Such ideas also feed into the concept of creating a “team of teams”, or cross-functional networks of people located both inside and outside the organisation. These networks or teams can be created or disbanded very quickly to undertake certain projects or initiatives and, according to Roberts, are “focused, flexible and very fertile”.
But for this approach to work, organisations must have a flat hierarchical structure and a culture based on empowering individuals to take responsibility for their own work and behaviour. Moreover, the ultimate aim to create so-called “super-teams not superstars”.
“Members of super-teams work together very collaboratively and all understand their own role and part in what’s happening,” Roberts explains. “They work flexibly towards a shared vision with clear purpose and direction so there’s much less hierarchy and much more focus on creating positive mindsets.”
Put another way, this means taking a strengths-based approach to leadership. and emphasising what is possible as opposed to what is not. It also means creating diverse teams of people with complementary skills, knowledge, backgrounds and personalities to drive innovation.
Ensuring diversity and inclusion
Embedding diversity and inclusion (D&I) into company culture not only helps employers to get the most from their people, but also helps to boost the bottom line. According to McKinsey’s latest report entitled ‘Delivering through diversity’, there is a clear correlation between taking this approach and corporate profitability.
For example, the top 25% of organisations surveyed by the management consultancy that had a good gender mix at board level were 21% more likely to benefit from above average profitability. The figure rose to 33% if ethnicity and race were taken into account.
But gender and race, although generally front of mind in today’s business world, are not the only characteristics that should be considered. Instead it is important to look at the impact that anyone who is simply ‘different’ can have on the prevailing corporate culture and find ways to ensure they do not end up feeling excluded, which is of benefit to no one.
For example, James Beazley, managing director at executive search and leadership advisory firm 6 Group, explains that organisations in more “traditional” fields such as financial services, utilities and healthcare often experience a huge “diversity shock” when hiring experts to help them with their digital transformation initiatives.
“They hire hundreds of digital experts and coders who often have a) very limited commercial experience and b) turn up to work in jeans, Vans sneakers and a T-shirt with ‘Easy Tiger’ printed on the front,” he explains.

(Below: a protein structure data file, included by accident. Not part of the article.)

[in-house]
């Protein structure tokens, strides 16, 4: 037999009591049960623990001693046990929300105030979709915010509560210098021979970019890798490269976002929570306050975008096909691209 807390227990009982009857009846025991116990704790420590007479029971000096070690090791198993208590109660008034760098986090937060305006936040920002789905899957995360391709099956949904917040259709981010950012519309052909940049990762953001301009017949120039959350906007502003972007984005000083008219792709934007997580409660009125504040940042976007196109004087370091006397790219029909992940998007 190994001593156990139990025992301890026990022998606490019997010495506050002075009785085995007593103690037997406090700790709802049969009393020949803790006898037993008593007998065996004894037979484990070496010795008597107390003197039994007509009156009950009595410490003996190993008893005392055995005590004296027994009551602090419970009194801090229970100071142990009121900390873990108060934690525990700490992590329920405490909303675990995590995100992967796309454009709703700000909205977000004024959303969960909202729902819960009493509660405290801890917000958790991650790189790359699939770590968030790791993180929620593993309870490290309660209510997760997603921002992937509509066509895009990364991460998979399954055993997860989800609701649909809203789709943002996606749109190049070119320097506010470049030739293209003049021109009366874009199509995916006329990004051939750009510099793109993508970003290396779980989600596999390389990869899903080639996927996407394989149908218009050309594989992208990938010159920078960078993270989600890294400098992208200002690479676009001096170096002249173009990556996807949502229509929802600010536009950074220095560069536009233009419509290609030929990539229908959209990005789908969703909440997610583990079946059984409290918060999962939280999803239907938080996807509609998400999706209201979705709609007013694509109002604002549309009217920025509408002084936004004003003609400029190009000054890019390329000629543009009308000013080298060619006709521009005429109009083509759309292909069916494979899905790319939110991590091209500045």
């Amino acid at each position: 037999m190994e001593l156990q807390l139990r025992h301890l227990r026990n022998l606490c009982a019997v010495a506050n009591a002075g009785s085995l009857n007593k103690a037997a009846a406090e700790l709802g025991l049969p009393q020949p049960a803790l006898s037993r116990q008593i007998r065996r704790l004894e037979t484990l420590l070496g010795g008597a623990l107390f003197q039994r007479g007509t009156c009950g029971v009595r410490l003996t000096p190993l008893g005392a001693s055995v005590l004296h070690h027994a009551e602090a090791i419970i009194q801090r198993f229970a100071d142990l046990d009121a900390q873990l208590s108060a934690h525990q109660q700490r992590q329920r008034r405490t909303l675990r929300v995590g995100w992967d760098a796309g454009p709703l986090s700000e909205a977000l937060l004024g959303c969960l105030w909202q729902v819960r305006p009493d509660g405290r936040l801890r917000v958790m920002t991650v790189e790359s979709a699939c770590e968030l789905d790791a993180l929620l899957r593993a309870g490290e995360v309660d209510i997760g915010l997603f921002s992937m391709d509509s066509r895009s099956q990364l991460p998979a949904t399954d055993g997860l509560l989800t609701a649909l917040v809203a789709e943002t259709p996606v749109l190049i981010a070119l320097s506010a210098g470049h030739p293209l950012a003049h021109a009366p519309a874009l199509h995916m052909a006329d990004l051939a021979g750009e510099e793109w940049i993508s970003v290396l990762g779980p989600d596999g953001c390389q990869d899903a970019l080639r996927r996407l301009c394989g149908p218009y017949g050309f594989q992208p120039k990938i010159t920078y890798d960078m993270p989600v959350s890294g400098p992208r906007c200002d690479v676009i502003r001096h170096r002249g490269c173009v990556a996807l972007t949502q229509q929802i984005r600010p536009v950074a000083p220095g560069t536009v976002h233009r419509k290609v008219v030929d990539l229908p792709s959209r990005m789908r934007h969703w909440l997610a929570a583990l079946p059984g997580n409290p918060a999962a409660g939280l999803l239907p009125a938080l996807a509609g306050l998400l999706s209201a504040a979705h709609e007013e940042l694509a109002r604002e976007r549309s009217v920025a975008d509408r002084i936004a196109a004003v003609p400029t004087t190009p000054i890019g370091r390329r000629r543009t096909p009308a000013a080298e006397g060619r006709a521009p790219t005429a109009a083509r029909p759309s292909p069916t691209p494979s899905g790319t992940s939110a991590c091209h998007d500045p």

“What impact does that have on current company’s culture to accept different people? So, you can see the digital and diversity piece are very closely linked.
“Diversity is not only limited to “people”. It is also linked to diversity of thought around what is leadership, global and remote working (which of course has been largely facilitated by a global digital capability where you can literally work from anywhere on the planet with an internet connection), collaborative and cross cultural working practices being challenged by these new “start-ups” with cool break out areas and an ability to skateboard the corridors whilst completing an ICO for a new blockchain initiative (for those that don’t know and ICO is an Initial Coin Offering – I only heard about it last night over a curry!).”
A further consideration linked to the increase in the number of virtual multinational teams is that managers need to be aware of cultural differences, styles and expectations if they are to ensure harmonious working. For example, while Dutch people are often happy to have robust discussions, individuals from the Middle East tend to avoid what they would perceive as conflict.
Another instance relates to hierarchy, which is central in Far Eastern cultures. As a result, challenging the boss would be frowned upon here, which presents issues if asking individuals to provide 360-degree feedback during the appraisal process.
As Cda’s Dunk points out: “It can lead to big misunderstandings and most managers are not well equipped to deal with the situation. But it’s important to invest time into trying to understand differences and thinking through what it means in terms of team dynamics.”
While it is important to “try to establish norms and address any conflict”, it is also vital to simply “listen to people and treat everyone with respect”, not least because team members will inevitably model leadership behaviours, she says.
What this all ultimately means is that the most significant thing for managers to brush up on today is their soft skills. “It’s about engagement and finding ways to optimise the contribution of each person. So it’s important to establish a culture that is accepting of diversity and treats everyone as an individual with value,” Dunk concludes.